Death Takes a Holiday


Death Takes a Holiday

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Total Count: 8


Audience Score

User Ratings: 718
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Movie Info

In this filmization of Alberto Casella's play, Death assumes human form in order to discover why men fear him. Posing as a Prince Sirki, Death appears as a house guest at an Italian duke's villa. While "Sirki" is present, Death takes his titular holiday, and no one on Earth dies.

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Critic Reviews for Death Takes a Holiday

All Critics (8) | Fresh (7) | Rotten (1)

Audience Reviews for Death Takes a Holiday

  • Feb 21, 2018
    In this fantasy film directed by Mitchell Leisen, the grim reaper (Frederic March) gets a reprieve from his duties for three days, and he's also allowed to take human form. Over the ages he's seen life in all its smallness, and can't understand what makes living so special, or why people fear him. He comes primarily seeking knowledge, but soon finds himself enjoying new experiences and emotions. I enjoy films where Death is a character, and this one is an interesting mix of philosophy, fantasy, humor, and romance. The premise allows the film to explore the nature of life and love in fundamental ways. We see this early on as Death raises a toast and says "To this household, to life, and to all brave illusion." As we smile at his enjoyment over tasting wine and feeling its effects for the first time, we understand that from a higher, eternal perspective, all of what we do is indeed a 'brave illusion'. Now it turns out that if Death is taking a holiday, no one else receives him as a visitor, and we see news reports of people not dying during fires and other accidents. Death enjoys himself, but remarks that people seem to spend too much time indoors, and says "I have been among you two days, and what you do with yourselves still seems so very futile and empty." He also makes this devastating comment on war: "I could never make out what it was they were fighting about. It's usually a flag, isn't it? Or a barren piece of ground that neither side wants." What a fantastic line, so touching in any era, and particularly meaningful in the interval between WWI and WWII. It helps set up another observation from Death, relayed by Henry Travers (yes, Clarence from 'It's a Wonderful Life'): "Has it ever occurred to you that death may be simpler than life, and infinitely more kind?" If all this sounds gloomy or Bergmanesque, it's really not. There is one frightening scene where he reveals himself to a young woman, but overall the film is lyrical and reasonably light, and in fact it feels a bit theatrical in places. The story shows us that love is what ultimately transcends the absurdity of our brief existences. What starts out as a comedic competition with Gail Patrick and Katharine Alexander vying for Death's affections, evolves to Evelyn Venable and Death falling for one another. There is a lot behind these lines which he utters, and anyone who has fallen hopelessly in love will identify: "A moment ago I knew only that men were dust, and their end was dust. And now suddenly I know for the first time that men bear a dream within them... a dream that lifts them above their dust, and their little days. And you have brought this to me. I look at the stars in the water, Grazia, and you have given them a meaning." Essentially, the film asks the question, what if love "were only a few days or a few hours, would that be enough to justify love?" The ending, while a bit melodramatic, answers in the affirmative. True love not only what gives life its meaning, but it's also more important than life.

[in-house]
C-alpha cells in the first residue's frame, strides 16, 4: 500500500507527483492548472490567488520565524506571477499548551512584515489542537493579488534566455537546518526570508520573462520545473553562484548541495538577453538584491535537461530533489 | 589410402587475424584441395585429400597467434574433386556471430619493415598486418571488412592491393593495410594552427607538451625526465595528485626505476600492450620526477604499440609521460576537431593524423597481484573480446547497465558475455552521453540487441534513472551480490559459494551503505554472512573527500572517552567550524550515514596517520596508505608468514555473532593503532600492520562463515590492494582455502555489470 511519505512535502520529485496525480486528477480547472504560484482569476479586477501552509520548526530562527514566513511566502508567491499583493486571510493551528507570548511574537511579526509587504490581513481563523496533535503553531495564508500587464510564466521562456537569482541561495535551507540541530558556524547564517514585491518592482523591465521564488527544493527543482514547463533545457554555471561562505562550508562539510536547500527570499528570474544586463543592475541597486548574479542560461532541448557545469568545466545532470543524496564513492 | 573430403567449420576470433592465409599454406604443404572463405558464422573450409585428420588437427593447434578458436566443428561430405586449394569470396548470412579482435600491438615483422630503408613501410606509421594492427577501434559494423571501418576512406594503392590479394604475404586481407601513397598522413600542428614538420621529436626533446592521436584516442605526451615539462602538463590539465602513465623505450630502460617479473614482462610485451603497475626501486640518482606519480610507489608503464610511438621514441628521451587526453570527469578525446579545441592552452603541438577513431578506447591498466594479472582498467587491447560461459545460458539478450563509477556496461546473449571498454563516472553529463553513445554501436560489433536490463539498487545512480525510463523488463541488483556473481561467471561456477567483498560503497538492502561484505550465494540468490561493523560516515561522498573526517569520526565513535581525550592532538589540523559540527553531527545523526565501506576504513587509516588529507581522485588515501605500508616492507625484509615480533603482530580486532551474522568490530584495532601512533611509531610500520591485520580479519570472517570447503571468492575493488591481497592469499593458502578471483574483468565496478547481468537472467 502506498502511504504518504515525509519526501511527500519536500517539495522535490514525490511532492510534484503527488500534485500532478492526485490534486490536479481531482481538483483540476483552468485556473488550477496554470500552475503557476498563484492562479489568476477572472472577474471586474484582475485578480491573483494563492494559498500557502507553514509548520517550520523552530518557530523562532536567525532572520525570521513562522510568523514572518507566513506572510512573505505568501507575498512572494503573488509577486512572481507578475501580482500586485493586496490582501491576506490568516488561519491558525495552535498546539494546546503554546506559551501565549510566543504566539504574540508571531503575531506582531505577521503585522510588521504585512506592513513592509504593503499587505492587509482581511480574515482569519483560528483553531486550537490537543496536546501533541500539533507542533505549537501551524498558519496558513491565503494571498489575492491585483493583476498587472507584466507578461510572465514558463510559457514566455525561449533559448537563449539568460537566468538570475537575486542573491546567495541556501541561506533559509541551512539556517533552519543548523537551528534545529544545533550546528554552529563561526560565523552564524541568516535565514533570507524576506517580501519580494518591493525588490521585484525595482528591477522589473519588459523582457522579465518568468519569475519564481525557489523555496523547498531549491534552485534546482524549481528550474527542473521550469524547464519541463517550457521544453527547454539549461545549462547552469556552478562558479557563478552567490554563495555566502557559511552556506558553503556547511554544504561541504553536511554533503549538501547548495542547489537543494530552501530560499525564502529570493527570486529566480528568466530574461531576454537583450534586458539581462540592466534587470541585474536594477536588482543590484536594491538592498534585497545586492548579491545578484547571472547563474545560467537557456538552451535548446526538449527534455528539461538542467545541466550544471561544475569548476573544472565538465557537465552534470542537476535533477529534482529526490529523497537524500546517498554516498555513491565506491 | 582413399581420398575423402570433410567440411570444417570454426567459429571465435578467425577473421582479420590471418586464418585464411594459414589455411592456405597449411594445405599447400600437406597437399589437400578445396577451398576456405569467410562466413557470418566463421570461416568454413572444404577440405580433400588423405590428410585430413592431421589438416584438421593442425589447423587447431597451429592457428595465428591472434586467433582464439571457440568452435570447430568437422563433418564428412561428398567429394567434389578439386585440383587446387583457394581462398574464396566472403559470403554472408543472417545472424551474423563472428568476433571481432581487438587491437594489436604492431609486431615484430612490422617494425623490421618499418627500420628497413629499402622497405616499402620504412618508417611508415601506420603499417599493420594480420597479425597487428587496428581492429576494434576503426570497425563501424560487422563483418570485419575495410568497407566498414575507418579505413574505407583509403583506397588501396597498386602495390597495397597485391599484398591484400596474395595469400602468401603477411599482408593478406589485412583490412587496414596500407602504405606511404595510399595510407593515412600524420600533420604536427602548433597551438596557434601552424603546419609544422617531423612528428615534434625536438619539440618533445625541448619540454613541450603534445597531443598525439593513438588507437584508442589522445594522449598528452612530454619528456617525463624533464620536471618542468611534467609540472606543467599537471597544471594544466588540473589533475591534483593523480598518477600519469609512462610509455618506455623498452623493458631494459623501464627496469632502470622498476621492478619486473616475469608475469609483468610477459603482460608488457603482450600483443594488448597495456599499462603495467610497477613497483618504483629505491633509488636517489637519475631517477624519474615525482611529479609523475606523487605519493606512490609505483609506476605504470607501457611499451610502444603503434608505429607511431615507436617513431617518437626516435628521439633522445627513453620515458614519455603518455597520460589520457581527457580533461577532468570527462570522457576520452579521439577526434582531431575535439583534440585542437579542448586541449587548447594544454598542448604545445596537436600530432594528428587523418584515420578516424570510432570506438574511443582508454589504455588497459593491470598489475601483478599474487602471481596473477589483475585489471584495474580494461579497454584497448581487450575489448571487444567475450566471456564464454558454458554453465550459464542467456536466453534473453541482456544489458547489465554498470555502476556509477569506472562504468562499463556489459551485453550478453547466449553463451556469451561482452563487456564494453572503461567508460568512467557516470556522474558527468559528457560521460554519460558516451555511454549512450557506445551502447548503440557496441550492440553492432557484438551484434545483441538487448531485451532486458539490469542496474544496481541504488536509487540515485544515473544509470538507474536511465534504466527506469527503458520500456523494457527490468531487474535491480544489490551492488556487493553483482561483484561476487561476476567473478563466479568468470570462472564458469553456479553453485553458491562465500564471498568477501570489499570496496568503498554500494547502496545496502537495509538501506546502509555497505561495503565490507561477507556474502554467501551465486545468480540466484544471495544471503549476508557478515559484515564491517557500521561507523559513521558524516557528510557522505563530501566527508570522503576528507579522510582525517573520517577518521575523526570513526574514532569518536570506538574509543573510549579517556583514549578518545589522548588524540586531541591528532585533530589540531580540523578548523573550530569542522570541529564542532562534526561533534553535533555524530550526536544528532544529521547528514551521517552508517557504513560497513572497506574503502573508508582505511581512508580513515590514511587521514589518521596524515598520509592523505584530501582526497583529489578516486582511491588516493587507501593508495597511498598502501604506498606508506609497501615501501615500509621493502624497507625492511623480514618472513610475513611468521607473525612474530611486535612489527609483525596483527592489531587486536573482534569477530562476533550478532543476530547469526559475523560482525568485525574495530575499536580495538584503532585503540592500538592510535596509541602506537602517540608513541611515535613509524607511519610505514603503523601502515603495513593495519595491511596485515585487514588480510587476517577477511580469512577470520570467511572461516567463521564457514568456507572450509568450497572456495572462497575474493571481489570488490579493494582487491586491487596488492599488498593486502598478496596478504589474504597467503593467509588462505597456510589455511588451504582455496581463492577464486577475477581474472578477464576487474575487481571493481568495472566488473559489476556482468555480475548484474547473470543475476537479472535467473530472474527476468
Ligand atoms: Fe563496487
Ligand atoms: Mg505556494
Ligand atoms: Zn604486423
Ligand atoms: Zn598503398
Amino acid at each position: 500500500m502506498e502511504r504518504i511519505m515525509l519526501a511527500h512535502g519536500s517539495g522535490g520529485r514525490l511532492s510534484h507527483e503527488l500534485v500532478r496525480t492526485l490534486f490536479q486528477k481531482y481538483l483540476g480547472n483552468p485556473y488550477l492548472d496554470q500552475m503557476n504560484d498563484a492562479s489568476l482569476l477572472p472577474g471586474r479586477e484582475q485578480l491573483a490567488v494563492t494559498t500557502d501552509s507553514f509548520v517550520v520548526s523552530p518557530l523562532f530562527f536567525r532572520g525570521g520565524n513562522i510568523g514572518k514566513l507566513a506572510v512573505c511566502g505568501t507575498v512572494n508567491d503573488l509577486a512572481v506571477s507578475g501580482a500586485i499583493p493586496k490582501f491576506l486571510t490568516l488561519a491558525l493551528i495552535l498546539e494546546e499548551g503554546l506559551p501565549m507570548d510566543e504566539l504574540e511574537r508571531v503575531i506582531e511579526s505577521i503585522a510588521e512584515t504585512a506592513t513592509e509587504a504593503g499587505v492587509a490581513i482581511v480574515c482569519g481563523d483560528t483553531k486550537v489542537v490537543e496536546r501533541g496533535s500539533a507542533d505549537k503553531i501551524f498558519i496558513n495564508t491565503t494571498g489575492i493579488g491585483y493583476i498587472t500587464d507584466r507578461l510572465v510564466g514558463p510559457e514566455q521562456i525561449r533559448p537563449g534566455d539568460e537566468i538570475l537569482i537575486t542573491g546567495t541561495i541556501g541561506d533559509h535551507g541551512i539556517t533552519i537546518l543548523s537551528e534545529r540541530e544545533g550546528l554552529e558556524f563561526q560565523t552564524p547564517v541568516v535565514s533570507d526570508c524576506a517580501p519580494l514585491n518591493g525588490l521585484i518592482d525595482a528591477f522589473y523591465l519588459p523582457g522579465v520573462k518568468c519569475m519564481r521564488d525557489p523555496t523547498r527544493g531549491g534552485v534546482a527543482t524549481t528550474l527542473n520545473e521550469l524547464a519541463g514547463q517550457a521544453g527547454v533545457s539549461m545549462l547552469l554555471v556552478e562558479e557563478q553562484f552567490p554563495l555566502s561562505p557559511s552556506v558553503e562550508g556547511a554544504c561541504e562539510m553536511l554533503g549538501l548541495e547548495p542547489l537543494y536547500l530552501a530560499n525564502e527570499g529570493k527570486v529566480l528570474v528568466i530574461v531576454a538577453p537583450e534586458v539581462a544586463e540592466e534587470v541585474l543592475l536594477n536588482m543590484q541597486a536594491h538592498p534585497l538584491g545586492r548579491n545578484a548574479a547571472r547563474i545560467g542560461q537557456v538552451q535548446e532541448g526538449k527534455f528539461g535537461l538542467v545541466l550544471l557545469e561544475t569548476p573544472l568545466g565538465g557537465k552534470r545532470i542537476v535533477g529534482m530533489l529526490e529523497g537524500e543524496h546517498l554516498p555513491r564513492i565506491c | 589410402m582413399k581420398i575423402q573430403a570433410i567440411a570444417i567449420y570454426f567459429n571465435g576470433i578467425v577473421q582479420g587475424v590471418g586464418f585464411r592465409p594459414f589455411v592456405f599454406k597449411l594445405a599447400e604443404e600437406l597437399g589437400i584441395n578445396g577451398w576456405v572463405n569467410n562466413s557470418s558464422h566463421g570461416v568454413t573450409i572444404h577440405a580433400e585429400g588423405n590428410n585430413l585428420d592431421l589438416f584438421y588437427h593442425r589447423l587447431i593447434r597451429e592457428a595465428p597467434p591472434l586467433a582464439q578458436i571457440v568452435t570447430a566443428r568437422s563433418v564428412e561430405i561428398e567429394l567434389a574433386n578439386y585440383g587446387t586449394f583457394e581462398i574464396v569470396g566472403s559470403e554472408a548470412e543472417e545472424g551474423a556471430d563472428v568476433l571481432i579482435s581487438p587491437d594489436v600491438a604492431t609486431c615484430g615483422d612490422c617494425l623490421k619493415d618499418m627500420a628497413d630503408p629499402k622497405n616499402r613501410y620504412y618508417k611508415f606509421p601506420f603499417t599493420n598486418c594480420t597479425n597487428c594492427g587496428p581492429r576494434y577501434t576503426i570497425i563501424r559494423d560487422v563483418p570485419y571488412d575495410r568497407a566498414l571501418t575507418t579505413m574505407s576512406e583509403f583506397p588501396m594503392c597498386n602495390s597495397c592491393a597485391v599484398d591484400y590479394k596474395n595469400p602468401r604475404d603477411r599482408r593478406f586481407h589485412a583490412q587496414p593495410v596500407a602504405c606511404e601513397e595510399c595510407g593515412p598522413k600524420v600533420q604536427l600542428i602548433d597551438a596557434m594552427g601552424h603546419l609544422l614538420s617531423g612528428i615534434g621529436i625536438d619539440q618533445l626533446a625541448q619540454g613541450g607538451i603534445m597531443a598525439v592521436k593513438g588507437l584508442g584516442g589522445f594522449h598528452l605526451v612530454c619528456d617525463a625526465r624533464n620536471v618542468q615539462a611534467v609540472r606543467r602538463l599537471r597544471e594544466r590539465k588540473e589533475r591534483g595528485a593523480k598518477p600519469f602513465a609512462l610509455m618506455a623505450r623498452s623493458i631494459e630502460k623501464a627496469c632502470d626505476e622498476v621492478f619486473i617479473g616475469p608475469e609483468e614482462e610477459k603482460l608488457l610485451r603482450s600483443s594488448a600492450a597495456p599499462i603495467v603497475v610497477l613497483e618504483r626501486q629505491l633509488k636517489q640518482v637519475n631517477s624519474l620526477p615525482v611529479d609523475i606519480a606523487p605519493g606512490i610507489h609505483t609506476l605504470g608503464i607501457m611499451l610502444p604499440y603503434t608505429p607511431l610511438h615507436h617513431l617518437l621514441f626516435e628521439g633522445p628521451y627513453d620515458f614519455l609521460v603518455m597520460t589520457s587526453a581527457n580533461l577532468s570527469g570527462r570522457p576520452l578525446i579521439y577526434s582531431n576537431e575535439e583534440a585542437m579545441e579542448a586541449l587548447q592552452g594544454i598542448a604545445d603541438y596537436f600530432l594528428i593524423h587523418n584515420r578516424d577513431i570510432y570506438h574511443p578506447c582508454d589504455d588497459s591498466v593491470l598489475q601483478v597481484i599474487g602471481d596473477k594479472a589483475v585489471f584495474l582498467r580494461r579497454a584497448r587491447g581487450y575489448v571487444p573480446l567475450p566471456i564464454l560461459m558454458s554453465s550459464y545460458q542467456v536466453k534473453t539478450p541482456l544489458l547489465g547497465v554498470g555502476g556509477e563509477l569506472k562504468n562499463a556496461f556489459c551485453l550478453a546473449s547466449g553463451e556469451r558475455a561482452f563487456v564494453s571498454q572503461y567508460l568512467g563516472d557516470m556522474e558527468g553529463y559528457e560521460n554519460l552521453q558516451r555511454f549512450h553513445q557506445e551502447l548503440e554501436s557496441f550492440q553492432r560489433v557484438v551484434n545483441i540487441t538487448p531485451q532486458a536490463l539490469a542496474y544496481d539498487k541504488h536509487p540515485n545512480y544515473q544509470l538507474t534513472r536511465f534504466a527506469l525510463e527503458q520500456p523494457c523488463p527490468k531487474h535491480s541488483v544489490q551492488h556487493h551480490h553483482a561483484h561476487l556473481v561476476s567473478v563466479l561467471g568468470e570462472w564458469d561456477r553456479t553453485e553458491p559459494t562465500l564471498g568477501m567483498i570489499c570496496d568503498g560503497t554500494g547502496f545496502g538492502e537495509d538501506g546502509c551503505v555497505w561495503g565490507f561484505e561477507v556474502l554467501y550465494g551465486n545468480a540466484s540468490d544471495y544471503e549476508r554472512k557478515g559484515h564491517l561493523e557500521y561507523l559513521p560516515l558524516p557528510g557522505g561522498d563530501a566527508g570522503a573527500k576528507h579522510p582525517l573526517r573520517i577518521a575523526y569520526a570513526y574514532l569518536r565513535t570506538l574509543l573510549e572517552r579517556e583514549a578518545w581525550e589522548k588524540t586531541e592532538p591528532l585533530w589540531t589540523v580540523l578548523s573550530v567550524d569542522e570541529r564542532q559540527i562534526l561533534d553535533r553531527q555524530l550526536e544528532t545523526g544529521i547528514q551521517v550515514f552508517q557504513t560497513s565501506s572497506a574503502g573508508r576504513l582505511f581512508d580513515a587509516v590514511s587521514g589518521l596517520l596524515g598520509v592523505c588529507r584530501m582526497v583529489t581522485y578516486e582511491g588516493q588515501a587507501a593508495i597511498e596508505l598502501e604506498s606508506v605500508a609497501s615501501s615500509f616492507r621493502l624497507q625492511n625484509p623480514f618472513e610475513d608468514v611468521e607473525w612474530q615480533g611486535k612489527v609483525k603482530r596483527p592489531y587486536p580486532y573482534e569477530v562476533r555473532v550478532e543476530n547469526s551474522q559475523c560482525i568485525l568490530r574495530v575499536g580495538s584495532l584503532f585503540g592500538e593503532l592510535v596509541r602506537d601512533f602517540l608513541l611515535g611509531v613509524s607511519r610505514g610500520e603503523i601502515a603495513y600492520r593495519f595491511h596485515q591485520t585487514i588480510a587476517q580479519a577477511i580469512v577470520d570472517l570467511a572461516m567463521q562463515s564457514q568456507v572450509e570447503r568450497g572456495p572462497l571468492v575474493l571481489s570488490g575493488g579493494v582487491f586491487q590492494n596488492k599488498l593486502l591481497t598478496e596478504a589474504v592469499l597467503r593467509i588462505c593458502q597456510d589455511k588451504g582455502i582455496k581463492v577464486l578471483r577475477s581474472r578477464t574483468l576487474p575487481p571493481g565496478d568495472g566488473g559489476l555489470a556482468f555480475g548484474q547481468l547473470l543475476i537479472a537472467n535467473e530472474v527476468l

Antonius B Super Reviewer
  • Sep 07, 2011
    starts out great, fascinating conceit and frederic march has the right air of underlying menace but the tone is too melodramatic and lead actress evelyn venable is really kind of annoying. it's got a ways to go to be worse than remake 'meet joe black' with brad pitt and anthony hopkins tho
    Stella D Super Reviewer
  • Apr 17, 2010
    A mite stagy with occasional theatrical performances but still a compelling allegory about the mysteries of life and death.
    jay n Super Reviewer
  • May 06, 2008
    A great story idea ... squandered, as Fredric March and Mitchell Leisen present the figure of Death as sort of working aristocracy on a vacation, aware of his power and the fear of that power, and yet oblivious too in a way. They throw in the obligatory love story and the piece turns to starchy crackers, full of old-timey and staged speeches. But it starts spooky enough!
    Kevin M. W Super Reviewer

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